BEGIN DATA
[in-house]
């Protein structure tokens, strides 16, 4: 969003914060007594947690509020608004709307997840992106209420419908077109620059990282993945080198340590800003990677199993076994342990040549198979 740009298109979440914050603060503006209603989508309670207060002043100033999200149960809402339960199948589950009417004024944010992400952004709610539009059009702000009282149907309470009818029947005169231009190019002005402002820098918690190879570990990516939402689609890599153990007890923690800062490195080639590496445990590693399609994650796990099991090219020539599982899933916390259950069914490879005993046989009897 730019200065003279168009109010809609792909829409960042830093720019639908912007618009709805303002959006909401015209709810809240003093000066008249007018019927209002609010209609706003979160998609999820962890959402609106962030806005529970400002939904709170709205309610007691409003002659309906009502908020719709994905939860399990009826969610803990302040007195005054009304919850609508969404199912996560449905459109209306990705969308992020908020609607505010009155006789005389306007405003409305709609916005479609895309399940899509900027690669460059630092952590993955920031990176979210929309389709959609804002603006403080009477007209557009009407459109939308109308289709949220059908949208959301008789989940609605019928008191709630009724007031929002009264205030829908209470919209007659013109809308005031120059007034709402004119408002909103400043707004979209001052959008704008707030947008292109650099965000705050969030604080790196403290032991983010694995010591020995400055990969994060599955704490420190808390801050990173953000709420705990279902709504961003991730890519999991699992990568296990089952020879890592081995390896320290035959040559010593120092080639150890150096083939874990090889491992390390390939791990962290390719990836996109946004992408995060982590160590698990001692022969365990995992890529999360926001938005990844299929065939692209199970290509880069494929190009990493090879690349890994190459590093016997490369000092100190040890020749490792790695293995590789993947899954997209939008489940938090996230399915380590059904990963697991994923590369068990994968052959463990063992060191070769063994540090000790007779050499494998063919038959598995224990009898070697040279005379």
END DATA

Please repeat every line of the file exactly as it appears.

[in-house]
């Protein structure tokens, strides 16, 4: 969003914060007594947690509020608004709307997840992106209420419908077109620059990282993945080198340590800003990677199993076994342990040549198979 740009298109979440914050603060503006209603989508309670207060002043100033999200149960809402339960199948589950009417004024944010992400952004709610539009059009702000009282149907309470009818029947005169231009190019002005402002820098918690190879570990990516939402689609890599153990007890923690800062490195080639590496445990590693399609994650796990099991090219020539599982899933916390259950069914490879005993046989009897 730019200065003279168009109010809609792909829409960042830093720019639908912007618009709805303002959006909401015209709810809240003093000066008249007018019927209002609010209609706003979160998609999820962890959402609106962030806005529970400002939904709170709205309610007691409003002659309906009502908020719709994905939860399990009826969610803990302040007195005054009304919850609508969404199912996560449905459109209306990705969308992020908020609607505010009155006789005389306007405003409305709609916005479609895309399940899509900027690669460059630092952590993955920031990176979210929309389709959609804002603006403080009477007209557009009407459109939308109308289709949220059908949208959301008789989940609605019928008191709630009724007031929002009264205030829908209470919209007659013109809308005031120059007034709402004119408002909103400043707004979209001052959008704008707030947008292109650099965000705050969030604080790196403290032991983010694995010591020995400055990969994060599955704490420190808390801050990173953000709420705990279902709504961003991730890519999991699992990568296990089952020879890592081995390896320290035959040559010593120092080639150890150096083939874990090889491992390390390939791990962290390719990836996109946004992408995060982590160590698990001692022969365990995992890529999360926001938005990844299929065939692209199970290509880069494929190009990493090879690349890994190459590093016997490369000092100190040890020749490792790695293995590789993947899954997209939008489940938090996230399915380590059904990963697991994923590369068990994968052959463990063992060191070769063994540090000790007779050499494998063919038959598995224990009898070697040279005379």